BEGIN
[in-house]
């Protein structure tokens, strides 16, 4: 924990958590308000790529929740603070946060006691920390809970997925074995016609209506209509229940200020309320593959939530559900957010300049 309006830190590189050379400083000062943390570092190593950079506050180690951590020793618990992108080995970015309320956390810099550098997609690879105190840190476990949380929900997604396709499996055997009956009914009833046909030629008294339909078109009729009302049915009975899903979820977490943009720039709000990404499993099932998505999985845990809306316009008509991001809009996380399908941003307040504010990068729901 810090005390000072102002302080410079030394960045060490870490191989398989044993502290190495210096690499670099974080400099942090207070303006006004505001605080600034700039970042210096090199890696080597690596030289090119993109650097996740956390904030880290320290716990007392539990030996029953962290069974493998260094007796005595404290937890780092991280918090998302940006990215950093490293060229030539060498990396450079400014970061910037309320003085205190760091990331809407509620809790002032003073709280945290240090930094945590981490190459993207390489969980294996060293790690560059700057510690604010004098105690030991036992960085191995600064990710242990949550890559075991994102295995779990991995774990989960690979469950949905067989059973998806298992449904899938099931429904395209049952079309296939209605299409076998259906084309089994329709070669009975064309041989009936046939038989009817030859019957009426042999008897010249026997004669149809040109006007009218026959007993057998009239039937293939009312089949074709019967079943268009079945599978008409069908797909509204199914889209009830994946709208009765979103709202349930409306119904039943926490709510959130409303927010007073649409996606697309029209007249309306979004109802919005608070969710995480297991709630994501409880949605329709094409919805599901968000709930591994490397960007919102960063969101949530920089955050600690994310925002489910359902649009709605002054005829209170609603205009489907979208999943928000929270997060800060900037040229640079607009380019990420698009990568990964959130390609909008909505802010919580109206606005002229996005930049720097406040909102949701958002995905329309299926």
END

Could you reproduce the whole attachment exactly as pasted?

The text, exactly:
[in-house]
């Protein structure tokens, strides 16, 4: 924990958590308000790529929740603070946060006691920390809970997925074995016609209506209509229940200020309320593959939530559900957010300049 309006830190590189050379400083000062943390570092190593950079506050180690951590020793618990992108080995970015309320956390810099550098997609690879105190840190476990949380929900997604396709499996055997009956009914009833046909030629008294339909078109009729009302049915009975899903979820977490943009720039709000990404499993099932998505999985845990809306316009008509991001809009996380399908941003307040504010990068729901 810090005390000072102002302080410079030394960045060490870490191989398989044993502290190495210096690499670099974080400099942090207070303006006004505001605080600034700039970042210096090199890696080597690596030289090119993109650097996740956390904030880290320290716990007392539990030996029953962290069974493998260094007796005595404290937890780092991280918090998302940006990215950093490293060229030539060498990396450079400014970061910037309320003085205190760091990331809407509620809790002032003073709280945290240090930094945590981490190459993207390489969980294996060293790690560059700057510690604010004098105690030991036992960085191995600064990710242990949550890559075991994102295995779990991995774990989960690979469950949905067989059973998806298992449904899938099931429904395209049952079309296939209605299409076998259906084309089994329709070669009975064309041989009936046939038989009817030859019957009426042999008897010249026997004669149809040109006007009218026959007993057998009239039937293939009312089949074709019967079943268009079945599978008409069908797909509204199914889209009830994946709208009765979103709202349930409306119904039943926490709510959130409303927010007073649409996606697309029209007249309306979004109802919005608070969710995480297991709630994501409880949605329709094409919805599901968000709930591994490397960007919102960063969101949530920089955050600690994310925002489910359902649009709605002054005829209170609603205009489907979208999943928000929270997060800060900037040229640079607009380019990420698009990568990964959130390609909008909505802010919580109206606005002229996005930049720097406040909102949701958002995905329309299926």